More than baby talk: chatting spurs infant's brain development
Chatting with your infant spurs important brain development that sets the stage for lifelong learning, researchers said in a new study. (Olesia Bilkei/shutterstock.com)
(AFP) - Baby talk is more than just bonding: chatting with your infant spurs important brain development that sets the stage for lifelong learning, researchers said Thursday.
And while high-pitched, sing-song tones may capture your baby's attention, the best way for them to learn is to be spoken to like adults. At least when it comes to vocabulary and sentence structure.
"It's not just how much speech you get, but the kind of speech you get," said Erika Hoff, a psychologist at Florida Atlantic University.
"Speech needs to be rich and complex."
Talking to babies is so important that researchers say it is a major reason why children from disadvantaged backgrounds perform poorly in school.
By the time they reach the age of five, the children of low-income, poorly educated parents typically score two years behind their privileged peers on standardized language tests.
These differences can also be measured in the brain, said Columbia University neurologist and pediatrician Kimberly Noble.
The human brain experiences incredible growth in its early years.
By the age of three, it has formed 1,000 trillion neural connections -- the links between cells that help the brain do everything from picking up a stick to remembering song lyrics.
"A child's experiences really come into play to determine whether those connections strengthen or are dropped or pruned," Noble told reporters at the American Association for the Advancement of Science's annual meeting.
Noble and her colleagues compared the brains of children with low socioeconomic status to those whose parents are highly educated and paid well.
While they found differences in the core cognitive systems that support social skills and memory, the largest disparities were in the brain structures for language development.
"With increasing age, children from higher socioeconomic backgrounds devoted more neural real estate to those regions," she said.
'Rich, varied language' early
Stanford University psychologist Anne Fernald has found that the language gap can be measured as early as 18 months. By a child's second birthday that gap is already six months wide.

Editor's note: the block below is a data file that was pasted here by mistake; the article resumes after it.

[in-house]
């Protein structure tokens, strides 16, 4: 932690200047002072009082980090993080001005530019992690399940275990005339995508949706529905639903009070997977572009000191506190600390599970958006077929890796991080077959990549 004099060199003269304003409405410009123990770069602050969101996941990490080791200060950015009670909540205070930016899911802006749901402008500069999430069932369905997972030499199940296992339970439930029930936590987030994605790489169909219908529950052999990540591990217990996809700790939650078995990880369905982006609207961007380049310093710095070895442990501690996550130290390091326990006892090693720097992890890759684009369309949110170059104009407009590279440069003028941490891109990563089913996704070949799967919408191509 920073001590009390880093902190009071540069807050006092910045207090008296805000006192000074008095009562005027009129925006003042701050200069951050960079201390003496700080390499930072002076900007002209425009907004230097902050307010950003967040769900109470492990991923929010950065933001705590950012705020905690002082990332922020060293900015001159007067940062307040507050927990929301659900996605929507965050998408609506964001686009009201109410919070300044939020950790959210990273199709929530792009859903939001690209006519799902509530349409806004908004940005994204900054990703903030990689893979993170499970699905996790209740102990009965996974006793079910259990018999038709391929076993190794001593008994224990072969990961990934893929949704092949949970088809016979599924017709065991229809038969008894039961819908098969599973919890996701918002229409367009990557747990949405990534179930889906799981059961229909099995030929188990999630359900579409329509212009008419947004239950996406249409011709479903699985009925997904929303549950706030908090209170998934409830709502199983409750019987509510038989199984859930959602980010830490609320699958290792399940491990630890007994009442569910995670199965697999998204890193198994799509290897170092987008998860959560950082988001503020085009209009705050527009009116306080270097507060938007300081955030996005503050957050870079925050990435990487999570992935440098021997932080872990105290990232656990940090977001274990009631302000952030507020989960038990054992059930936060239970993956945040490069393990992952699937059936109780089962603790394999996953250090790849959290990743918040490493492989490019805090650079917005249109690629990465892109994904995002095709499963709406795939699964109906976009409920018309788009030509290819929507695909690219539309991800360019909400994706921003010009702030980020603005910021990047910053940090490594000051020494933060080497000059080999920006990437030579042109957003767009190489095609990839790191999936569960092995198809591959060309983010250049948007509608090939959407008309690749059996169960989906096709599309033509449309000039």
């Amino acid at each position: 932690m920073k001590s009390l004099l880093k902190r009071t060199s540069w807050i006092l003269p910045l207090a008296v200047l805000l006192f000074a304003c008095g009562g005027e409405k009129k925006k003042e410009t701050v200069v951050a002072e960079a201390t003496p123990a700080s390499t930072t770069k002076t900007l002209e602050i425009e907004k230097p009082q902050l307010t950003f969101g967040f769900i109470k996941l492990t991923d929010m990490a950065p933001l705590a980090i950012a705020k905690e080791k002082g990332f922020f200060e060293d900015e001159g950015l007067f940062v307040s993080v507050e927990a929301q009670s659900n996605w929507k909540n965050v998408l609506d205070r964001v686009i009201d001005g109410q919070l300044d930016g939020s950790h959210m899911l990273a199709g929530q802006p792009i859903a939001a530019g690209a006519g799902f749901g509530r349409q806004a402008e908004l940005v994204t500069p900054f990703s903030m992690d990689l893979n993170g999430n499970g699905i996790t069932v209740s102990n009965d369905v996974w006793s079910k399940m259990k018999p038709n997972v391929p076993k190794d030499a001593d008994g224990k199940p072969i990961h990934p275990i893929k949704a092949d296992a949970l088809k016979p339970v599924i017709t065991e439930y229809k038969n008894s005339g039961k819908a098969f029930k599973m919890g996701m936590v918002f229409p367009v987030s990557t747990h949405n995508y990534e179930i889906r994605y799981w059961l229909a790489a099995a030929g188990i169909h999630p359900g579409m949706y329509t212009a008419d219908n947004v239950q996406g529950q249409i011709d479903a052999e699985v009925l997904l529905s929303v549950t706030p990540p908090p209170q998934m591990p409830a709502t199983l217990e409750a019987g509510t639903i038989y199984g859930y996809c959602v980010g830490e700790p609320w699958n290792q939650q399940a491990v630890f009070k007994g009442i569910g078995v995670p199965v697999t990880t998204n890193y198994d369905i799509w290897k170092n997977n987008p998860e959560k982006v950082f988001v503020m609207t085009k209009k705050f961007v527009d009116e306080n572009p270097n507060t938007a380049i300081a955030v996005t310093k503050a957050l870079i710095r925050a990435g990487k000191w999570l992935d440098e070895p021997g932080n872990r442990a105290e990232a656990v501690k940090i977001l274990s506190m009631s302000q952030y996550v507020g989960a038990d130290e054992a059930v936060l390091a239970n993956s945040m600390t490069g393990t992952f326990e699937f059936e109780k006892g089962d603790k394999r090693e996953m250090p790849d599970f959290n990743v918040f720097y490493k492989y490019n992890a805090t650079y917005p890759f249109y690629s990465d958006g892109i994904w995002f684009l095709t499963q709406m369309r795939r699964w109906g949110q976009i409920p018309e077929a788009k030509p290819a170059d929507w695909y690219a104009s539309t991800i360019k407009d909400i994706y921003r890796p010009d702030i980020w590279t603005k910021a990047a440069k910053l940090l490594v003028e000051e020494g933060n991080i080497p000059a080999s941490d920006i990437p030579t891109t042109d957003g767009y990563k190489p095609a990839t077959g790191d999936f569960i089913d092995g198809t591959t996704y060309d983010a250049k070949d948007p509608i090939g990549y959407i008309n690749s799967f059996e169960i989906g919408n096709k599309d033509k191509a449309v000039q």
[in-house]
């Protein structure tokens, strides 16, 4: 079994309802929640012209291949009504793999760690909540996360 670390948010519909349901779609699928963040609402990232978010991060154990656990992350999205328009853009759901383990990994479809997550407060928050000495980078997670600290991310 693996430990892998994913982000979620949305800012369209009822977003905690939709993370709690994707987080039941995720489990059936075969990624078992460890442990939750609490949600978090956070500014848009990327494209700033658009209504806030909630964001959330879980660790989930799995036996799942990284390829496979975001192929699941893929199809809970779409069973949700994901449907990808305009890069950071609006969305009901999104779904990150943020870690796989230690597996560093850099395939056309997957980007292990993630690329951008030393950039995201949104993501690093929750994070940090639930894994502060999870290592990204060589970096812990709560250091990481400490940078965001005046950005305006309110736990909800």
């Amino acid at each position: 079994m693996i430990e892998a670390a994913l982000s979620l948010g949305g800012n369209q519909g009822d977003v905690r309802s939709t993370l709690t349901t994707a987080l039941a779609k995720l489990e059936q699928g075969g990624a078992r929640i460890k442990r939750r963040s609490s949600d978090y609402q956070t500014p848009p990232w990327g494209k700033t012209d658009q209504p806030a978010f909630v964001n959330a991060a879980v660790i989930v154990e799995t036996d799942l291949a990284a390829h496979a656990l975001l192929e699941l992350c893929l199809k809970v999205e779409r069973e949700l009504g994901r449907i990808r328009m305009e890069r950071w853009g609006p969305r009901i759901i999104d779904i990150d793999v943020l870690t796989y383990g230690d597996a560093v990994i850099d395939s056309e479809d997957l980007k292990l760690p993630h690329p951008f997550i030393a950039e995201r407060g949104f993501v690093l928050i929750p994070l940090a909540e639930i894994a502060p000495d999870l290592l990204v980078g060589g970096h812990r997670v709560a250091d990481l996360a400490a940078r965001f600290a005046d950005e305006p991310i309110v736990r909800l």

Fernald and her colleagues made recordings of what a group of low-income, Spanish-speaking children heard all day.
They found that infants didn't gain much from simply overhearing their parents and caregivers talk -- the real learning came from being spoken to directly.
It is crucial to develop "culturally sensitive interventions" to teach low-income parents to talk to their children, Fernald told reporters.
"There's a wide range of views about whether it's even appropriate to talk to a child -- in some cultures it is not," Fernald said.
A pilot project she is running in San Jose to teach Latina mothers to engage verbally with their children has shown promising results.
"By 24 months, the children of more engaged moms are developing bigger vocabularies and processing spoken language more efficiently," Fernald said.
While parents might want to help their children prepare for school by speaking to them in English, Hoff said they are usually better off sticking to their native tongue.
A study she was set to present on Friday showed that when parents don't have a firm grasp of a second language, they aren't able to teach it to their children.
Instead, they end up limiting their children's overall language development by failing to expose them to more complex speech.
"We want to do whatever it takes to give children access to rich, varied language input at an early age," Hoff said.
Parents wanting to enrich their children with a bilingual education also have to weigh the cost.
"Learning two languages is a great thing. What we have to recognize is that learning two languages does not happen for free," Hoff said. "You don't learn two languages as quickly as you learn one."